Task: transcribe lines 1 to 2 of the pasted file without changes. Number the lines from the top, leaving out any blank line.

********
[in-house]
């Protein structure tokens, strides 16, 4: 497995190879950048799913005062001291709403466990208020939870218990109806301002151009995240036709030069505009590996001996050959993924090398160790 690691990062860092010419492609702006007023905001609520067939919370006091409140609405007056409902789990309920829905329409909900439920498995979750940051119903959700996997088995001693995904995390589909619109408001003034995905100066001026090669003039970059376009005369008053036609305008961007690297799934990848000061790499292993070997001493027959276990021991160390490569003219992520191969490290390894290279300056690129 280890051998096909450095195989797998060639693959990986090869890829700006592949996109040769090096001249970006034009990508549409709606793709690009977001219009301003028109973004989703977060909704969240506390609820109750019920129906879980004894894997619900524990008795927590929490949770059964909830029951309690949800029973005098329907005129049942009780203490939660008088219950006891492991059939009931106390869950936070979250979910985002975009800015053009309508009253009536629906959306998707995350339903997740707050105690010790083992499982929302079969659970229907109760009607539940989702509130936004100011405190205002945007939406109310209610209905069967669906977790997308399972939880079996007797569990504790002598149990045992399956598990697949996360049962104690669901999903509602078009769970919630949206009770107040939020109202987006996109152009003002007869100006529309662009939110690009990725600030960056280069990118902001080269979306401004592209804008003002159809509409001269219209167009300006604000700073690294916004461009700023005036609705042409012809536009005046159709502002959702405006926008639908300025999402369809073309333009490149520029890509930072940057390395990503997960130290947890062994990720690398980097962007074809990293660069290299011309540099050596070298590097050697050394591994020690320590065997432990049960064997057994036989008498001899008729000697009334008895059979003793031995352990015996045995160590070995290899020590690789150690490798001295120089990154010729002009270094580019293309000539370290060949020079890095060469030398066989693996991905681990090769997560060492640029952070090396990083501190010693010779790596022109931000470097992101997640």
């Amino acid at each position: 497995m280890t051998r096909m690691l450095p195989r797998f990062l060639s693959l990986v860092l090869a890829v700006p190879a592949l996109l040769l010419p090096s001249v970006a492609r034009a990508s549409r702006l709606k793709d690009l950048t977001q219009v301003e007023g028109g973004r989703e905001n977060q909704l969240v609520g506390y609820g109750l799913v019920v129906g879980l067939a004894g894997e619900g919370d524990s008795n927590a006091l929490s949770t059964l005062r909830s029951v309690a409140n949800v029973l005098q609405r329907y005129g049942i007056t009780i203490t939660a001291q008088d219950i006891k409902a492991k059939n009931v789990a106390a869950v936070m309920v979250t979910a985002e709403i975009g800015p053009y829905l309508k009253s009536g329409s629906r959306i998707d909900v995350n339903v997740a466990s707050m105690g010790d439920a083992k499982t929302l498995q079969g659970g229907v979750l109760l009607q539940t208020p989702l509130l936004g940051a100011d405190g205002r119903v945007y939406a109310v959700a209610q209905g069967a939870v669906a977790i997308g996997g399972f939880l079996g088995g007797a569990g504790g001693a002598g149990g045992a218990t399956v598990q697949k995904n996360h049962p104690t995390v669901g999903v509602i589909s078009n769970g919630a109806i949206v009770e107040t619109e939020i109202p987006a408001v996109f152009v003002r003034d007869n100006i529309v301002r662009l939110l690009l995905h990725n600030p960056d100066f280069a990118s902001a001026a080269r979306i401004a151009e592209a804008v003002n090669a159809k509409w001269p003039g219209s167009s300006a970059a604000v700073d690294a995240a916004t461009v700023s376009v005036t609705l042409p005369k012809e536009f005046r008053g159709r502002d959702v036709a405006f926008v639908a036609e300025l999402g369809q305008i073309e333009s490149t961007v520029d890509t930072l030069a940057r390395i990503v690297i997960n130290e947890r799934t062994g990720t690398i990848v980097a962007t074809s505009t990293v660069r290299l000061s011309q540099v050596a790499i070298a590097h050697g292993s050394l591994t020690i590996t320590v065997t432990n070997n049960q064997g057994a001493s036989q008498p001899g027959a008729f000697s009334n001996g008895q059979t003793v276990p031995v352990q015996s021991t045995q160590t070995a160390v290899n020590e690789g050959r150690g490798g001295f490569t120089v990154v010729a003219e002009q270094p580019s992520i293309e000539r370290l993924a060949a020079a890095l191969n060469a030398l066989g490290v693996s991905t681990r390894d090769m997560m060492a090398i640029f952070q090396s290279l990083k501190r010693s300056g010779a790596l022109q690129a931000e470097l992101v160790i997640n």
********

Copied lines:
[in-house]
């Protein structure tokens, strides 16, 4: 497995190879950048799913005062001291709403466990208020939870218990109806301002151009995240036709030069505009590996001996050959993924090398160790 690691990062860092010419492609702006007023905001609520067939919370006091409140609405007056409902789990309920829905329409909900439920498995979750940051119903959700996997088995001693995904995390589909619109408001003034995905100066001026090669003039970059376009005369008053036609305008961007690297799934990848000061790499292993070997001493027959276990021991160390490569003219992520191969490290390894290279300056690129 280890051998096909450095195989797998060639693959990986090869890829700006592949996109040769090096001249970006034009990508549409709606793709690009977001219009301003028109973004989703977060909704969240506390609820109750019920129906879980004894894997619900524990008795927590929490949770059964909830029951309690949800029973005098329907005129049942009780203490939660008088219950006891492991059939009931106390869950936070979250979910985002975009800015053009309508009253009536629906959306998707995350339903997740707050105690010790083992499982929302079969659970229907109760009607539940989702509130936004100011405190205002945007939406109310209610209905069967669906977790997308399972939880079996007797569990504790002598149990045992399956598990697949996360049962104690669901999903509602078009769970919630949206009770107040939020109202987006996109152009003002007869100006529309662009939110690009990725600030960056280069990118902001080269979306401004592209804008003002159809509409001269219209167009300006604000700073690294916004461009700023005036609705042409012809536009005046159709502002959702405006926008639908300025999402369809073309333009490149520029890509930072940057390395990503997960130290947890062994990720690398980097962007074809990293660069290299011309540099050596070298590097050697050394591994020690320590065997432990049960064997057994036989008498001899008729000697009334008895059979003793031995352990015996045995160590070995290899020590690789150690490798001295120089990154010729002009270094580019293309000539370290060949020079890095060469030398066989693996991905681990090769997560060492640029952070090396990083501190010693010779790596022109931000470097992101997640």